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The victory had been gained on the festival of

Chap. II.} 1565. Sept. 21.
St. Matthew; and hence the Spanish name of the river May. After the carnage, mass was said; a cross raised; and the site for a church selected, on ground still smoking with the blood of a peaceful colony.

The shipwrecked men were, in their turn, soon discovered. Melendez invited them to rely on his compassion; in a state of helpless weakness, wasted by their fatigues at sea, half famished, destitute of water and of food, they capitulated, and in successive divisions, were ferried across the intervening river. As the captives stepped upon the opposite bank, their hands were tied behind them; and in this way they were marched towards St. Augustine, like sheep to the slaughter-house. When they approached the fort, a signal was given; and amidst the sound of trumpets and drums, the Spaniards fell upon the unhappy men, who could offer no resistance. A few Catholics were spared; some mechanics were reserved as slaves; the rest were massacred, ‘not as Frenchmen, but as Lutherans.’ The whole number of victims here and at the fort, is said, by the French, to have been about nine hundred; the Spanish accounts diminish the number of the slain, but not the atrocity of the deed.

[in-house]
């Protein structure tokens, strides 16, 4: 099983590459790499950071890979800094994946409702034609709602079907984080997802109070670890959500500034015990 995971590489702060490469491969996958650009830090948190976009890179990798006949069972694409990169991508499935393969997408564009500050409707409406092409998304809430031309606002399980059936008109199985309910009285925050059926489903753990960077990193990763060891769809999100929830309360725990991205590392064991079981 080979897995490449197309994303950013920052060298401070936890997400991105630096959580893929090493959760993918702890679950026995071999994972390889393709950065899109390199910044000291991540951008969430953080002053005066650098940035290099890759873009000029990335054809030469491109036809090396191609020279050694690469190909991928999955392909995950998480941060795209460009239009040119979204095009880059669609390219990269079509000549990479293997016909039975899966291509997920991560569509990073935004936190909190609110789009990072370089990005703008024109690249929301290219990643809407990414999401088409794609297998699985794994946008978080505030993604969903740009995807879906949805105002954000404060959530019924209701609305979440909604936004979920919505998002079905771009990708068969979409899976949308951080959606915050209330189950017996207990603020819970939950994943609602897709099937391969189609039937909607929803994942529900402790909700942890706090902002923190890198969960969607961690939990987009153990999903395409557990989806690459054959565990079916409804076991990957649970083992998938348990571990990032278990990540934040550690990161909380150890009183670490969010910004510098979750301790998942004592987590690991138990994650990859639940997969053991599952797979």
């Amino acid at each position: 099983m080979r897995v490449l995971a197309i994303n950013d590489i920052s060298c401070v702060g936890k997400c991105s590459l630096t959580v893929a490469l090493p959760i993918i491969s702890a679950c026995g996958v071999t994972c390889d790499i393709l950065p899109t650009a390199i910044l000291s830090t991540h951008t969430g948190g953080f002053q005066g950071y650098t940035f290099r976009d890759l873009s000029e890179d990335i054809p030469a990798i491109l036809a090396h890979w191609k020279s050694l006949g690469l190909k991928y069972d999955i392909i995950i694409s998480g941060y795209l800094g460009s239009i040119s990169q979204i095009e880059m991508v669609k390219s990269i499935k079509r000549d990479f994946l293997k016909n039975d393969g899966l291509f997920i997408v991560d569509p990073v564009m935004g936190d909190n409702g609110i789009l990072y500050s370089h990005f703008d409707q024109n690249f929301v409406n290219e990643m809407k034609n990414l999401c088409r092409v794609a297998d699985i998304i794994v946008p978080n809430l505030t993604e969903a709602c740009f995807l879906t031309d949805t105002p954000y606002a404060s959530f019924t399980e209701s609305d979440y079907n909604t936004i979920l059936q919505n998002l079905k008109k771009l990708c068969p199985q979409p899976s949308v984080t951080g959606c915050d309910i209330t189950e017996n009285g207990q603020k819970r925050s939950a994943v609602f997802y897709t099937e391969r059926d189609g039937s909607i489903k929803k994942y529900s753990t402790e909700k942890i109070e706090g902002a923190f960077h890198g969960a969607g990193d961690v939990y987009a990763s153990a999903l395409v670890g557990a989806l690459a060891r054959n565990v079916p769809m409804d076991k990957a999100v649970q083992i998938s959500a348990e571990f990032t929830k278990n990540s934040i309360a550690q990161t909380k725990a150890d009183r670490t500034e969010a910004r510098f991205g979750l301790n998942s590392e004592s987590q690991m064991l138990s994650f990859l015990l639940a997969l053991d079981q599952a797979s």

In 1566 Melendez attempted to take possession of

Chesapeake Bay, then known as St. Mary's. A vessel was despatched from his squadron with thirty soldiers and two Dominicans, to settle that region and convert its inhabitants; but disheartened by contrary winds and the certain perils of the proposed colonization, they turned about before coming near the bay, and sailed for Seville, spreading the worst accounts of a country which none of them had seen.

Melendez returned to Spain, impoverished, but

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